By Bob and Sally W., Field Editors, Issaquah, Washington
EVERY TIME we see Snoqualmie Falls, we’re amazed by its beauty and power. The waters plunge dramatically from a height of 268 feet, almost 100 feet taller than Niagara Falls, and the mist from the gorge below often rises all the way to the nearby observation platform.
Set in the foothills of Washington’s Cascade Mountains, this breathtaking natural wonder attracts admirers from all over the world. But the falls have more to offer than just beauty.
The powerful Snoqualmie River and roaring falls are surrounded by myths and legends and remain an integral part of Native American life. The falls were the first Native American “spiritual site” to be listed on the state’s Register of Historic Places.
The falls have also been producing electricity for more than 100 years. The Northwest’s first major hydroelectric plant was built atop the cataract in 1898. Another plant was added in 1910 and was expanded in 1957.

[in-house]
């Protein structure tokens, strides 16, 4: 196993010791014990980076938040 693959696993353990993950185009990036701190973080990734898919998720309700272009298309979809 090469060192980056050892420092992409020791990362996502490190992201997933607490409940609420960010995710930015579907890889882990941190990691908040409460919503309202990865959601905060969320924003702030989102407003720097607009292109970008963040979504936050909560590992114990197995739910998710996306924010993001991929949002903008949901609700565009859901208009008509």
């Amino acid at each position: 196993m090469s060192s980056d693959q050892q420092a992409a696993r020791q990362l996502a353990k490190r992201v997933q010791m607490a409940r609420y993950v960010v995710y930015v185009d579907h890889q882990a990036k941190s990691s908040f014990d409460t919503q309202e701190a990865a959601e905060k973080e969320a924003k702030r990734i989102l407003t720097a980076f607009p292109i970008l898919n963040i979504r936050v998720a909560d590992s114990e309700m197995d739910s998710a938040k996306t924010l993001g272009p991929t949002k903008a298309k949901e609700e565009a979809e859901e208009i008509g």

We love the view from the observation deck. And if you’re up to a steep hike, we recommend following a trail to the base of the falls for another dazzling view.
You’ll find the elegant and luxurious Salish Lodge and Spa adjacent to the observation deck, almost atop the falls. Built around the original 1916 Snoqualmie Falls Lodge, it’s known for its posh accommodations and gourmet meals. It’s hard to imagine rooms with a better view!
Before You Visit…Snoqualmie Falls is about 30 miles east of Seattle on State Highway 202, just north of I-90. Follow the signs through the town of Snoqualmie to the falls. For details, call the Upper Snoqualmie Valley Chamber of Commerce at 1-425/888-4440 or log on to www.snovalley.org.
More to See…The Northwest Railway Museum in Snoqualmie is housed in the fully restored 1890 Snoqualmie Depot, listed on the National Register of Historic Places.
The Snoqualmie Valley Railroad offers scenic weekend train rides between Snoqualmie and North Bend from April through October. The railroad also runs special seasonal excursions like the popular Santa Train.
For details, call the museum at 1-425/ 888-3030 or log on to www.trainmuseum.org.
This KOA Travel Information is Sponsored by: